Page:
When I was hired several years ago, I remember the interview like it was yesterday. We had just finished discussing the latest technological advancements that have improved the online experience, when a picture of several friends of mine popped up in my mind.
They were businessmen, salesmen, teachers, doctors, lawyers, and pastors. Men and women who felt a tug to want to get a more formal theological education, but could not—dare not—quit their job in order to pursue an M.Div. in theology. In fact, in most of these cases, it would have been heinous for them to step away from a ministry that God had already placed them in so that they might get a more robust theological education.
I praise God that we live in a day where men and women can get strengthened in their understanding of Scripture and its application without having to leave the soil in which they are planted.
What is more, it is a beautiful thing when someone who is studying apologetics and evangelism can actually practice the principles of the course with those they love and have spent years investing their lives. Perhaps the next term they offer to teach a Sunday School class and apply the hermeneutics course they just finished.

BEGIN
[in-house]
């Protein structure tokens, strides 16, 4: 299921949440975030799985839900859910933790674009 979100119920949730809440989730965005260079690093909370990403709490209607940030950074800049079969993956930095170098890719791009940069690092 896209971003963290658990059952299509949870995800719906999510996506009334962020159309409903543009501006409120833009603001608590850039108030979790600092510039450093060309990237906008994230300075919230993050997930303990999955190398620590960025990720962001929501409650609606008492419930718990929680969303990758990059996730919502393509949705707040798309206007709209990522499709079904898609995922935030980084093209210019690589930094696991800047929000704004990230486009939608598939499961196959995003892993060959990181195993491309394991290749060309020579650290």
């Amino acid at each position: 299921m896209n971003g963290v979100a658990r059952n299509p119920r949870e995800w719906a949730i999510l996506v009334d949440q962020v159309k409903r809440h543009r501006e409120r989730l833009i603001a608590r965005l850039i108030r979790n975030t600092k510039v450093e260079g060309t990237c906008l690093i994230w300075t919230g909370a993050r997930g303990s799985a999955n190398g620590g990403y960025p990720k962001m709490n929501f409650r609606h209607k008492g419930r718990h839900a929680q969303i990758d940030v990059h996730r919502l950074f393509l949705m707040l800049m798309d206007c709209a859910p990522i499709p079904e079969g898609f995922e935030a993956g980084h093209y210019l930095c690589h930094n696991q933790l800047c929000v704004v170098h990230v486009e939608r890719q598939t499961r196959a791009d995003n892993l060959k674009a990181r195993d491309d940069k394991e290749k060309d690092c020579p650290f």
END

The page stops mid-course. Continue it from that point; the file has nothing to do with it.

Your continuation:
So much of education has forgotten that knowledge without love—without the practical outworking of doctrine—is meaningless. It truly does not matter what you know unless you apply it.
One of the last pieces that can be overlooked in getting a formalized theological education is the depth at which the teaching goes. I remember taking several classes at a time. I would hunker down each semester and crank out paper after paper. I would check off my reading. I would (unfortunately) complain about the privilege and blessing it was to study such majestic material.
By taking one course at a time, space is given to think deeply about what is being studied. It is no indictment for someone to study one course at a time. Rather, it is a boon. It serves the student and the ones he or she will teach.
Blog written by Dean of Christian Ministries, NGU Online, Dr. Matthew Wireman